Rabbi Yechezkel Fox was the heir-apparent to his father’s expanding kosher empire. But that path remained forever the road not taken. Instead, his quiet fishing expeditions and leisurely walks through the British countryside left his mind free to ponder the meaning of life and the nature of the universe. One day he told his traditional parents he was going to Israel to study in yeshiva. Like so many others, they thought he had gone mad.
He would spend the rest of his life pursuing his passion for learning Torah, teaching others and inspiring them to return to the traditions of their people.
Read my tribute here.
Zebadiah Carter describes himself living in “an era when homicide kills more people than cancer and the favorite form of suicide is to take a rifle up some tower and keep shooting until the riot squad settles it.” In 1980, this remark by the main character in a Robert Heinlein novel sounded like the science fiction that it was. Now it echoes like a prophecy.
Random acts of mass violence in the United States still horrify us but no longer shock us. We’ve heard too many stories, seen too many pictures. And too many of them are depressingly the same.
Read the whole article here.
What would you ask of a time traveler from a hundred years ago? And if you traveled a hundred years into the future, what would you want to tell the people you found there? Perhaps it would sound something like this:
What did you do to handle the overpopulations we predicted? How did you protect the seashores? What did you do to keep the ozone layer intact, the energy supplies, the trees? Have you eliminated ignorance, brutality, greed?
There might be no better way to discover unexamined truths about ourselves then by composing a letter to our grandchildren’s grandchildren. This was certainly on the mind of award-winning essayist Roger Rosenblatt a quarter century ago when he penned his deeply thoughtful Letter to 2086.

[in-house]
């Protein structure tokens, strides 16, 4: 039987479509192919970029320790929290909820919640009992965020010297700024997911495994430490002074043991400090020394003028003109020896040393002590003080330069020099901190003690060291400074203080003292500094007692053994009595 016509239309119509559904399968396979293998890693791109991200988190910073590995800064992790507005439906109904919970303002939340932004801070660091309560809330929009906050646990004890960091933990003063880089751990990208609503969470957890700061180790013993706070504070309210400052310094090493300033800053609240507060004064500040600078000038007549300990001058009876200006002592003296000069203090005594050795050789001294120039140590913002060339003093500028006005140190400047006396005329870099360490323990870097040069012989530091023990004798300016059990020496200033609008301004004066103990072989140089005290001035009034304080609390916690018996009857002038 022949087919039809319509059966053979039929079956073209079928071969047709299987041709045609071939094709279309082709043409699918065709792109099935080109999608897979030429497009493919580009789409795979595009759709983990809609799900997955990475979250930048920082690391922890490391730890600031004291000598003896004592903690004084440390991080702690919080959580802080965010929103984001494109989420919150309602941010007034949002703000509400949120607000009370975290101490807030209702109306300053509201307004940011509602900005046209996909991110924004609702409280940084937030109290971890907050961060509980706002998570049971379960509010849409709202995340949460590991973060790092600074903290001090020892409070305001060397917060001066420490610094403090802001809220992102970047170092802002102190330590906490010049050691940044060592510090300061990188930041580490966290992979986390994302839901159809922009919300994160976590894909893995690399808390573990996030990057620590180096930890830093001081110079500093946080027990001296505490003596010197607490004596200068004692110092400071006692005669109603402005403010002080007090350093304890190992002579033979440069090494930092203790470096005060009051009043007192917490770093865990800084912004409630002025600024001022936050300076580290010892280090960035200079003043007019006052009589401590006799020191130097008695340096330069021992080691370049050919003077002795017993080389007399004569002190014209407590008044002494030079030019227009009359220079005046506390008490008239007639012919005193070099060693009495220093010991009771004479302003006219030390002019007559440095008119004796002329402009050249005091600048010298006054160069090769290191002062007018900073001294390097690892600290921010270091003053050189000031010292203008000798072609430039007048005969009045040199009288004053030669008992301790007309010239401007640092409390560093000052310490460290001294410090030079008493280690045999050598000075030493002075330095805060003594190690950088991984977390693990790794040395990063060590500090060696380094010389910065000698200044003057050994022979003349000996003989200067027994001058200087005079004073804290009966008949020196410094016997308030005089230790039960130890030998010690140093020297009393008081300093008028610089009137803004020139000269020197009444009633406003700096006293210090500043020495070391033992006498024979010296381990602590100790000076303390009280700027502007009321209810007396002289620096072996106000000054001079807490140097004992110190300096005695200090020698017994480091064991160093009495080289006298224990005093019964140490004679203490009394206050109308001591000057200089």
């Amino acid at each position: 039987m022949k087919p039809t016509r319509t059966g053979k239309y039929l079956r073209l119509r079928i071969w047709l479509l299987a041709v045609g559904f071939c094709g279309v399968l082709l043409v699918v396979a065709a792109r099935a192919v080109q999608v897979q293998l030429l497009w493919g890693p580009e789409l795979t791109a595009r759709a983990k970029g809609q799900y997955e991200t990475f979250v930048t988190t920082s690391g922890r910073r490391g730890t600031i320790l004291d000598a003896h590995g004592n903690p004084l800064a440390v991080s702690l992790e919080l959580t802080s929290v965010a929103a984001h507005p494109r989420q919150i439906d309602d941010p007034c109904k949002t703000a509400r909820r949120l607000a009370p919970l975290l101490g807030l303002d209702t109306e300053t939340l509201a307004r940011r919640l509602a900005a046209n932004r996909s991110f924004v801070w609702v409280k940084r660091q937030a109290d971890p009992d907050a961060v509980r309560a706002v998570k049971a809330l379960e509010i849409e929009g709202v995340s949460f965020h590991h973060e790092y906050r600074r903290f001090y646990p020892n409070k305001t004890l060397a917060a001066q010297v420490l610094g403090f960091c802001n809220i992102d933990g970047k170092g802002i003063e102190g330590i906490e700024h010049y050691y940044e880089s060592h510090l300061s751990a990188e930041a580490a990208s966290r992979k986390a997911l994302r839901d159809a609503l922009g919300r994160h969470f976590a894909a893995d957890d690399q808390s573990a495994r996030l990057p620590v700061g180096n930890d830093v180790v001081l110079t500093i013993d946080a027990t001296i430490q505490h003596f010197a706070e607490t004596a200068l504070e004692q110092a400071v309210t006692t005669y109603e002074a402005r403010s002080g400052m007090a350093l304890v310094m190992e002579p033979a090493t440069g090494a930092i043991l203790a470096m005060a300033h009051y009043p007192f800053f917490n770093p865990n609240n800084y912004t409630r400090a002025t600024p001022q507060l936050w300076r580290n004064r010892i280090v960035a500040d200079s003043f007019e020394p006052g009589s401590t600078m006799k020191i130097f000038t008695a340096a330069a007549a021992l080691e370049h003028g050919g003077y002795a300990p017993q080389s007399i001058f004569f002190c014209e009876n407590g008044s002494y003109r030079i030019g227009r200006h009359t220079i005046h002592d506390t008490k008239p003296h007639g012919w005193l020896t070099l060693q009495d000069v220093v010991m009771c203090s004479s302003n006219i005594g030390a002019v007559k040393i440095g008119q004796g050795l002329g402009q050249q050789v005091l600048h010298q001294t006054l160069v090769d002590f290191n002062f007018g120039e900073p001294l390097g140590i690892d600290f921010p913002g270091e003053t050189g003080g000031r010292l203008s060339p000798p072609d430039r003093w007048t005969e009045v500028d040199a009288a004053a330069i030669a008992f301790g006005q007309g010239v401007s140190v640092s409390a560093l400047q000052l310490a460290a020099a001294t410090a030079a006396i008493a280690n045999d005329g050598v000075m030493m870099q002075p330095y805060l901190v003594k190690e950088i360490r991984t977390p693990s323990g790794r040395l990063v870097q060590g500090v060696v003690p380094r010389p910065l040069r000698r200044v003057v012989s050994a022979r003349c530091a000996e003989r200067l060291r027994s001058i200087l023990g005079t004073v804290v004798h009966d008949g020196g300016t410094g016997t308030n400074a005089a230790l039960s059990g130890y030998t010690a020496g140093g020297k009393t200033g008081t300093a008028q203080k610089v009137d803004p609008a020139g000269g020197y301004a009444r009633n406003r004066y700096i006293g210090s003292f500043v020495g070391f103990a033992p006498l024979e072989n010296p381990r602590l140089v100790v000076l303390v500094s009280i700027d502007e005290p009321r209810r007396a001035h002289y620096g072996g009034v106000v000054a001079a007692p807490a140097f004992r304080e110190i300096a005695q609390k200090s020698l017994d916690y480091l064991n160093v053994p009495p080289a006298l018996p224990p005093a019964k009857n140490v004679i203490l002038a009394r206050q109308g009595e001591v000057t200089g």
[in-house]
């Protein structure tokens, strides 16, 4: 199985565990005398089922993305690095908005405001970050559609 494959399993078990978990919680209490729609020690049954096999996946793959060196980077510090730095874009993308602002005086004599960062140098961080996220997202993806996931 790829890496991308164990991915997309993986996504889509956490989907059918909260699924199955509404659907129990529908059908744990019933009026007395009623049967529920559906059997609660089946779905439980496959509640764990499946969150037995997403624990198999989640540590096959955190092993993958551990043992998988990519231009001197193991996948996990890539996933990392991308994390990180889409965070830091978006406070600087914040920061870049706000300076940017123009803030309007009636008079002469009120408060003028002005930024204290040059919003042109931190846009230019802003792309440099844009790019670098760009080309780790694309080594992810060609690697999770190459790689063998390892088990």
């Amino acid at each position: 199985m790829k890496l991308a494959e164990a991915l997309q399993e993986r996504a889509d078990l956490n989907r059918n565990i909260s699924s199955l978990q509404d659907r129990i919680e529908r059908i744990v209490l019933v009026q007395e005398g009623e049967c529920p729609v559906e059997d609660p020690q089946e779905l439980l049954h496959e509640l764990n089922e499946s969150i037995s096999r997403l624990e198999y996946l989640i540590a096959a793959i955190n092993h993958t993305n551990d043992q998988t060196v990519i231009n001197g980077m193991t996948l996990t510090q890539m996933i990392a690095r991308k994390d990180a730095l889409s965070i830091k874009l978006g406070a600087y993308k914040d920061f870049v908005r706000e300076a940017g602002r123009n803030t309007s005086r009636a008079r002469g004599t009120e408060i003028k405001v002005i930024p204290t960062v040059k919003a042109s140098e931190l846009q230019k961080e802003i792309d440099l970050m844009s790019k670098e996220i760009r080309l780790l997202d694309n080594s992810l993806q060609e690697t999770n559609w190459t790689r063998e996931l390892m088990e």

Read the whole article here.
Hat tip: David Rich
Why did Qatar pay $250 million for a second-tier masterpiece?
Suspended between Rosh Hashonah and Yom Kippur, some reflections on our relationship with the Almighty and with others.
Exile has defined most of the history of Jewish people, always as a response to our failure to value our relationship with the Almighty. When we turn our backs on Him (or on one another), He responds by allowing us to experience the consequences of separation through the loneliness of exile.
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This was my first encounter with random-dot autostereograms, what many of us are more familiar with as Magic Eye® images. And every time I came across another one I tried again, staring without focusing, looking for a picture that refused to emerge.
For Leiby’s parents, we offer no explanations, no platitudes, no philosophy. We can only try to imagine their pain and, in some small way, let them know that we mourn and weep together with them. Their sorrow is our sorrow. Their grief is our grief.
Consider the Egalia preschool in Stockholm, Sweden, where staff avoid such culturally loaded words as “him” and “her,” addressing the children as “friends” rather than “boys and girls.” According to the AP, “breaking down gender roles is a core mission in [Sweden's] national curriculum,” and many preschools have hired “gender pedagogues” to devise strategies for eliminating “stereotypes.”